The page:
The wooings and matrimonies of Theodore Sedgwick and of his seven kids span the American Revolution and the early democracy. with Theodore first marrying in 1767/68. his kids being born between 1775 and 1791. and all except Catharine get marrieding by their mid-thirtiess. In some ways. Kenslea’s findings are unsurprising. as ordered matrimonies gave manner to single pick: Sedgwick arranged his eldest daughters’ matrimonies in 1797 and 1801. while his boies enjoyed love lucifers within a decennary. But Kenslea’s focal point on the household adds a new dimension: male influence in set uping immature women’s matrimonies seemingly extended beyond male parents to brothers. Professing “so much pride and pleasance in contemplating her worth. that I want the universe to cognize what a sister I possess” ( 45 ) . Theodore II insisted Frances marry Ebenezer Watson. whom she did non love. When Watson turned out to be physically opprobrious. Frances’s brothers once more played a important function by utilizing their influence on her husband’s concern as a manner to command him and offering their places as a safety.
Merely as brothers influenced their sisters’ matrimonies. equals played a important function in love lucifers: in both instances. wooing took topographic point in a group context. Even when love superseded paternal pick. siblings made clear that matrimony to person was necessary: as Catharine Sedgwick asked her beat around the bushing brother. “What are you making? Sucking your pollexs. and edifice palaces while all the birds of the air are constructing their nests” ( 110 ) . Friends were every bit of import in determining wooing. The wondrous named “Friendlies”—a group of individual and married Boston adult females in their twenties—not merely provided the younger Sedgwicks with possible married womans. but advised them on how to take good.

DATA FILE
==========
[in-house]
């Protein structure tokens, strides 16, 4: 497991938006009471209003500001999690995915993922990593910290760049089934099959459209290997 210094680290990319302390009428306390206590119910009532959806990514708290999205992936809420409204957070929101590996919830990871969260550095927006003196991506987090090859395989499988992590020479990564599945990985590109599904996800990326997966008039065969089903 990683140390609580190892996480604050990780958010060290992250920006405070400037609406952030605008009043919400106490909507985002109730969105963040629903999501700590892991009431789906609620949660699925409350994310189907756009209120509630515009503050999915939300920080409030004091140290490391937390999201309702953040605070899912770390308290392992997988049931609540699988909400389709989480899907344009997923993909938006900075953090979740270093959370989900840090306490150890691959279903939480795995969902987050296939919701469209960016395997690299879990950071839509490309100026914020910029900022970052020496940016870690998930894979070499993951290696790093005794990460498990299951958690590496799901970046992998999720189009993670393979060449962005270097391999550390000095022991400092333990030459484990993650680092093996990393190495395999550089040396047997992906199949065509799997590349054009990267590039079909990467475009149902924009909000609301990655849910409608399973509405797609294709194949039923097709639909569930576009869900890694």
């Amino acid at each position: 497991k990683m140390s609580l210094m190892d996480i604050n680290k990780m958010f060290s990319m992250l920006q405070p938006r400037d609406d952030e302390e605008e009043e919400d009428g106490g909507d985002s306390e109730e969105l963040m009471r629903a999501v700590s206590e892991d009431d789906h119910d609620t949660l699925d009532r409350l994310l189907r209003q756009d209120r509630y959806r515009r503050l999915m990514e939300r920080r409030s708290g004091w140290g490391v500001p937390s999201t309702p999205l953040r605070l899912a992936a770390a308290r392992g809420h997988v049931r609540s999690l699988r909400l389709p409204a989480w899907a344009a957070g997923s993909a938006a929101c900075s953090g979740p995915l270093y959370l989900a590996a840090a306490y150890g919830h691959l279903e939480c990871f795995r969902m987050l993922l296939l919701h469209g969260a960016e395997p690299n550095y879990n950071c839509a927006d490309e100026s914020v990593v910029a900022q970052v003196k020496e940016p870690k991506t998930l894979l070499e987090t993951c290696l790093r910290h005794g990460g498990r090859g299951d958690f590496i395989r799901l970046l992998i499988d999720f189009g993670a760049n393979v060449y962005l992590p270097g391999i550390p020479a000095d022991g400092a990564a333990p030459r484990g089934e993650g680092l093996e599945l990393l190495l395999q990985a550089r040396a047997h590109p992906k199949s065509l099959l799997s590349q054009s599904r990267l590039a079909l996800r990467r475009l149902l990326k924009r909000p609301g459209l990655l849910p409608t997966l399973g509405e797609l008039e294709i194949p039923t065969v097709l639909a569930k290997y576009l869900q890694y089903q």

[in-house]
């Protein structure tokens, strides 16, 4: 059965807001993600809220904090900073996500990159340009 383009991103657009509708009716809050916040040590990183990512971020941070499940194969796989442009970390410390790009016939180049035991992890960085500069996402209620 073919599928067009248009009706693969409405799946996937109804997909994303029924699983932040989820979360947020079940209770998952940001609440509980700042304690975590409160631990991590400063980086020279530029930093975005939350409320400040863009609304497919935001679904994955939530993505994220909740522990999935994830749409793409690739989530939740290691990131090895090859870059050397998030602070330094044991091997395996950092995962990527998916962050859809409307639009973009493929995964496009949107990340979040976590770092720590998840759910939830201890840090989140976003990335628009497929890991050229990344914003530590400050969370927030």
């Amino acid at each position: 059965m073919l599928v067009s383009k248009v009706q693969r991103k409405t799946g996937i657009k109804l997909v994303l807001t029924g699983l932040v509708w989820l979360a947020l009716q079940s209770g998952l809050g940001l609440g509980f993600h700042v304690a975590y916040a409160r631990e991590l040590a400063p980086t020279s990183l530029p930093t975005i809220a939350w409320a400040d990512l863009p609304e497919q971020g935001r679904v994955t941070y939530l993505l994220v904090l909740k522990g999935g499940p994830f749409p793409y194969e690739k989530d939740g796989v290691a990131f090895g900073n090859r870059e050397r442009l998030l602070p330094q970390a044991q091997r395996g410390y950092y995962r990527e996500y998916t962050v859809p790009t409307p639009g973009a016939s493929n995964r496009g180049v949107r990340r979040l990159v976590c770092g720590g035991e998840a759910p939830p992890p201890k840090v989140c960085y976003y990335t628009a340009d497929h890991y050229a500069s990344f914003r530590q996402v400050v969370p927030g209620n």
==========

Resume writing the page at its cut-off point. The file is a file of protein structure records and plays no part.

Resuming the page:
Kenslea demonstrates that get marrieding for love by no agencies simplified pick ; alternatively. both work forces and adult females employed badinage as a manner of determining purpose without perpetrating themselves. and confederations shifted so rapidly that the Sedgwick work forces seem to hold courted all the Friendlies at one time. Such “dizzingly complex” male/female dealingss ( 119 ) —replete with humor. romantic potency. and power plays—suggest analogues to the assorted groups Catharine Allgor discovered in the early republic’s political salons ( 103 ) . At least during wooing. male/female domains had unusually porous boundaries. and Kenslea finds the beginnings of the “domestication of virtue” ( 169 ) in the early democracy. as personal felicity succeeded public good.
As twosomes became engaged. they retreated from friends and household and developed relationships Kenslea finds similar to those Karen Lystra discovered among Victorians two decennaries subsequently. In Harry Sedgwick and Jane Minot’s battle of 1816-17. they quit badinage for fairness. tested their relationship with a twelvemonth long separation as Sedgwick established himself financially. and created new egos by using letters as a signifier of physical contact and “ritual jubilation of their love” ( 131 ) . Like Lystra. Kenslea finds “fluidity of gender roles” ( 155 ) . with Jane congratulating Harry. “you are the nearest to a adult female in your feelings of any adult male I know” ( 144 ) . The Sedgwick manuscripts. nevertheless. let Kenslea to analyze such wooings through siblings’ and parents’ eyes. instead than merely from the couple’s position.
If the Sedgwicks provide much grounds of household and friends’ functions in court- ship and the eroding of distinguishable gender functions. they besides suggest the bounds of alteration. The Sedgwicks occupied a narrow cut of society—Federalist. Unitarian. and upper class—but male privilege framed their lives.